which his wife is a member.

He married, October 7, 1895, Lily M. Ru-
pert, born at Stroudsburg, Pennsylvania,
daughter of Byron and Elizabeth M. Rupert,
of Pennsylvania German stock from the Al-
lentown, Pennsylvania, district ; her father is
a farmer. Children of Thomas and Lily M.
Mills: Herbert, born August 9, 1904; Helen,
March 10, 1906.

The Campbells, of
CAAIPBELL-SWAN Uniontown, Penn-
sylvania, herein re-
corded, descend from Rev. Isaac Campbell,
born in Scotland, died in Maryland, 1784.
He was ordained and licensed by the Lord
Bishop of London to ofificiate in Virginia,
July 6, 1747. He was rector of Trinity Par-
ish, Newport, Charles county, Maryland,
1748; was a member of Charles county com-
mittee of safety, November 24, 1774, and was
loyal to the Colonies all through the struggle
for independence. After 1776 he had a school
at his residence. He published a work on
"Civil Government" in four volumes. In 1779
he was elected rector of the parish by the
board of trustees, having previously had the
living from Governor Ogle. He served the
parish thirty-six years. At his de-^th he left
a large estate in Virginia, about three thou-
sand three hundred acres, which he divided
equally among his sons; also a large planta-
'tion in Marvland, on which! 'he ^ived and
which he divided between his dsughters. His
widow survived him but a short time. His es-
tate was appraised March 7, 1785. He mar-
ried, 1755. Joan Brown, born at Rich Hill,
Charles county, Marvland, June i, 1728, died
1784, daughter of Dr. Gustavus Brown, of
Charles county, Maryland, born in Scotland.
Rev. Isaac Campbell left sons: William: Gus-
tavus Brown: Isaac: James: Richard: Henry,
and John M.

Abel Campbell, the founder of this family in
Fayette county, was a grandson of Rev. Isaac
Campbell, through one of these sons, sup-
posed to be Isaac Campbell.

(Ill) Abel, grmdson of Rev. Isaac and
Jean (Brown) Campbell, was born about 1770
in Charles county, Maryland, and in early life

settled in Fayette county, Pennsylvania. He
was a member of the Society of Friends, and
became a wealthy farmer of Fayette county.
He died aged eighty-nine years. He married
Martha Dixon. Children: i. Lewis, of whom
further. 2. Elizabeth, married (first) Samuel
Mitchel, (second) Etaka Hyatt. 3. Mary,
married William Price.

(IV) Lewis, son of Abel and Martha
(Dixon) Campbell, was born in Favette coun-
ty, Pennsylvania, July i, 1795, died aged eigh-
ty-nine years. He was an extensive farmer
and large landowner, cultivating his fertile
acres until his health gave way, then turned
the farm over to his sons James and Joseph
M. After the death of the latter, the heirs
in 1898 sold the homestead to the Fayette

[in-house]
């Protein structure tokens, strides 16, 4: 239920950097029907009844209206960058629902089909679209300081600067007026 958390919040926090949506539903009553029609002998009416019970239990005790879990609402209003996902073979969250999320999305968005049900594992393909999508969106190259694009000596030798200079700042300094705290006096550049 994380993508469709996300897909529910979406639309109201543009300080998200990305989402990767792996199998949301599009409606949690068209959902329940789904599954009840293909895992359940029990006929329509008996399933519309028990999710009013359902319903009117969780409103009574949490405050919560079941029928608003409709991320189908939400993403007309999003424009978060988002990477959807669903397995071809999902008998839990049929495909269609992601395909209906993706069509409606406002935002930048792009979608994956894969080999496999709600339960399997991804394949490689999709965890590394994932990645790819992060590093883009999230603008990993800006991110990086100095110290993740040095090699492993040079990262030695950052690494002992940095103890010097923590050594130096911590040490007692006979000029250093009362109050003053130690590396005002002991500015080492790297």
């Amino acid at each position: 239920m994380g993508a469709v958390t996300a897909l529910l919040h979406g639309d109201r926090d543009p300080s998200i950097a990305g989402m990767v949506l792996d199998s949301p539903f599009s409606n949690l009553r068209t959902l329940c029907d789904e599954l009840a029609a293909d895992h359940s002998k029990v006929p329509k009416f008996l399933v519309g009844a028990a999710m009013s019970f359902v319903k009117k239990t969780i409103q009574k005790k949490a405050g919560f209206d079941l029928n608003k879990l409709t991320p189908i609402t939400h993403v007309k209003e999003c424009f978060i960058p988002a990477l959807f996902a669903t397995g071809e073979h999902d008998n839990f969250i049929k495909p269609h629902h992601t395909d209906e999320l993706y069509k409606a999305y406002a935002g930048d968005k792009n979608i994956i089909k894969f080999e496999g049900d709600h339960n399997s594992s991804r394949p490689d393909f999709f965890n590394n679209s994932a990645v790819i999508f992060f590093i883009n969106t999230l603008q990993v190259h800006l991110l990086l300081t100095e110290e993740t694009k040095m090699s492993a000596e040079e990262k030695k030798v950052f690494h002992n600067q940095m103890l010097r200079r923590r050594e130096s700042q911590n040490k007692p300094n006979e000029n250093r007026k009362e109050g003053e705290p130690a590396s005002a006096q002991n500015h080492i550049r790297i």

Coal & Coke Company. He was a Whig in
politics, later a Republican.

He married Deborah Antrim, daughter of
the early Antrim family of Fayette county.
Children: i. Martha, m.nrried Jesse Coldrcn.
2. Susan A., married Nathaniel Grav. 3.
James, died at the age of seventy years, a
bachelor . 4. Mary Ann, married Elliott
Hibbs, of Uniontown, and is the only survivor
of these children. 5. Joseph Morgan, of whom
further. 6. Ehzabeth, died in infancy. 7. Mil-
ton, died in inf-^ncy.

(V) Joseph Morgan, son of Lewis and De-
borah (Antrim) Campbell, w^s born in New
Salem, German township, Pennsylvania, April
II, 1841: died January 5, 1894. He was edu-
cated in the public schools and grew to man-
hood on the home farm, later becoming its
manager in association with his brother
James. Afterward he was sole manager, con-
tinuing until his death. He, was a successful
farmer and a lover of fine Hve stock, keeping
nothing but the best breeds in his fields or
stables. He was interested in the First Na-
tional Bank of Uniontown and was a mem-
ber of the board of directors for nearly a
quarter of a century. He was always active
m politics and served one term of three years
as auditor of Fayette county. He was kind-
hearted and generous, always willing to aid
a neisfhbor in any way possible. He was a
Republican in politics and vv-?s a Quaker in
church faith, but attended meetings at the
Presbyterian church. He married, June 5,
1^73, Sallie Ann Swan, who survives him.
She is the daughter of Preslev G. and Miranda
(Hibbs) Swan. (See Swan VI.)

Jo4e/tA ^i. l^a»i/,/>f'//



(The Swan Line.)

The family of Swan is of English origin,
but the ancestor of the Swans of Pennsyl-
vania hereui recorded was one of the one hun-
dred English families whom King James of
England placed in possession of an equal
number of confiscated Irish estates. At what
lime Richard Swan came to America there is
no record, but he settled in Hanover town-
ship, Lancaster county, Pennsylvania, prior
to 1738. His sons were: i. James, born 171 1,
in Ireland, died December, 1741. 2. Moses,

Online LibraryJohn Woolf JordanGenealogical and personal history of Fayette county, Pennsylvania (Volume 2) → online text (page 29 of 57)